Jeremy Malies on the South Bank
23 October 2019
Orson Welles said that writers hit peak popularity two or three years after their death. It’s certainly true of Brian Friel whose Aristocrats is reviewed elsewhere in this issue. Several of his plays were performed during the festival season in Lughnasa FrielFest across Derry, Londonderry and Donegal.
Friel’s 1980 work, Translations, regarded by many as his masterpiece, was another summer offering at the National Theatre. The formal conceit is quite a lot to buy into. The setting is a rural night school (a ‘hedge school’) in the Irish-speaking community of Baile Beag, Donegal, in 1833 where the locals are learning arithmetic, geography and classical languages. The British army has just arrived to survey the area and create a map, ostensibly so that taxes can be levied more equitably. The audience is asked to imagine that the Irish characters are speaking in Irish Gaelic (in reality they speak English) except on a few occasions when the school teachers who are bilingual flit between the two languages while both villagers and soldiers are on stage. The best gags (and some of the saddest misunderstandings) concern what is lost or wilfully changed in translation.
Ciaran Hinds and Julian Moore-Cook (foreground.) Photo credit: Catherine Ashmore.
As is usual with Friel, recurrent themes involve naming, describing and decoding. The acting is uniformly first-rate with the cast drawing us skilfully into the linguistic games as Latin nouns are declined and verbs conjugated. Ciáran Hinds as the elderly teacher orchestrates the wordplay while reinforcing a stage direction that this is a character who often deliberately parodies himself. His idealism contrasts with the cynicism of his younger son (Colin Morgan) who has sold out to the British army and is serving as their interpreter.
Director Ian Rickson steers the actors through the linguistic thickets and ensures that the often cerebral humour finds its mark. Dermot Crowley impresses as an alcoholic bachelor who is fluent in Greek and Latin. He believes himself to be partially in the ancient world and announces that he is going to marry Athene. Asked if her father has assented, Crowley convulses a packed Olivier: “I’m meeting Zeus tomorrow.”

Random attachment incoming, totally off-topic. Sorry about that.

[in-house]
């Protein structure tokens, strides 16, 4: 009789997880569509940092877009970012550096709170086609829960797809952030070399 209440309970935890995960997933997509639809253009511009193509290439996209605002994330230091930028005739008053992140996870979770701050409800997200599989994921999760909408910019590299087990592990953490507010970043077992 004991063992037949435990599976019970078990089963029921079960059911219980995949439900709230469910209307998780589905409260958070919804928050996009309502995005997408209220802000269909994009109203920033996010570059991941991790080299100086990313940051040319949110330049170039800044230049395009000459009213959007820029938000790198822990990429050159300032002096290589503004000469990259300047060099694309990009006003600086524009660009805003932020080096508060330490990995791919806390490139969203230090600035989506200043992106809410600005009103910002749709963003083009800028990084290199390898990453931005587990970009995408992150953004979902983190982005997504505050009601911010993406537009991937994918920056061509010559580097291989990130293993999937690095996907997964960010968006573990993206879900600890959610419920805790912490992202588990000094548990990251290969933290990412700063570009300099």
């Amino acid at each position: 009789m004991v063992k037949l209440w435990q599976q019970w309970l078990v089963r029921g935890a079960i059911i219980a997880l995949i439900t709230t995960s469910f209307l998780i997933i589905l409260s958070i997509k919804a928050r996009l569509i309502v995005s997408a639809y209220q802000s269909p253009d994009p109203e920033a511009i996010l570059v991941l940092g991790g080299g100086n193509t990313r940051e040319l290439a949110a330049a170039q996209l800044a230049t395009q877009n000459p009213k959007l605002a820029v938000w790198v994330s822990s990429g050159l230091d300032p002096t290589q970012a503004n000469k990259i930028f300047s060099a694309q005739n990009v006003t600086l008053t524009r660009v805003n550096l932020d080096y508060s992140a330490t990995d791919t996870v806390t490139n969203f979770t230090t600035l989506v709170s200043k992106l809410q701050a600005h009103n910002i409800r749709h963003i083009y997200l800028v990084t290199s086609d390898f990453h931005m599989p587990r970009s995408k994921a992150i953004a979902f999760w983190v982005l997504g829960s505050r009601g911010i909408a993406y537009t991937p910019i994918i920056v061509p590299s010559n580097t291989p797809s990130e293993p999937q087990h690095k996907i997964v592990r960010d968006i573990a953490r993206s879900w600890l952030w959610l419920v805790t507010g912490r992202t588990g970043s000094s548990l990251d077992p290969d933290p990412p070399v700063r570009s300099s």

The romantic interest is between Judith Roddy as local girl Maire and Adetomiwa Edun as Yolland, a junior British officer. The pair succeed with the play’s signature scene in which each makes an identical declaration of love in their respective language with minimal understanding of what the other is saying. The audience is left to revel in the symmetry. Earlier, Edun’s character has made a few overtures to the villagers in pidgin Latin. There is delicious irony in the fact that at Cambridge University, Edun excelled as a classics scholar. The lieutenant is the most eager of the Englishmen to learn a new language and the quickest to integrate but the villagers choose to kill him after what they know has been an innocent tryst.
Adetomiwa Edun, Colin Morgan and Seamus O’Hara. Photo credit: Catherine Ashmore.
The production remains rooted, as it should be, in 1833 with William IV on the throne of England and Ireland not far from the Great Famine. But it’s by no means a period piece and you could probably draw broad modern comparisons with drone and satellite mapping by predatory engineering companies in the Developing World. I saw parallels between the colonial army’s disdain for the villagers and what is likely to be a cavalier attitude from Westminster to a hard border between Eire and Northern Ireland post-Brexit. The action ends with wanton destruction as the army razes the neighbourhood in revenge for the loss of their officer. If anything, the descendants of Friel’s villagers are having the last laugh as use of their derided Gaelic is on the rise and the Irish economy thrives within the European Union.
Ian Rickson uses a light touch throughout and gives the play plenty of room to breathe with an uncluttered set and little stage business. He has appreciated the structural brilliance of the writing which, despite its complicated nature, is surprisingly robust and instantly acquires momentum.
As a programming choice by Rufus Norris, artistic director of The National, it’s an inspired decision and a fitting tribute to the author. The production shows intellectual rigour, artistic integrity and brilliant acting as it occupies a hinterland between the literal past and a past embodied in literature. At the close of one of his final speeches, Ciarán Hinds reflects: “Words are signals, counters. They are not immortal.” Friel would hate to think that there could be anything resembling a definitive version of his plays and is on record as saying that we must constantly renew our view of poetry and drama. If not definitive, this is a staggering treatment of an imperishable work.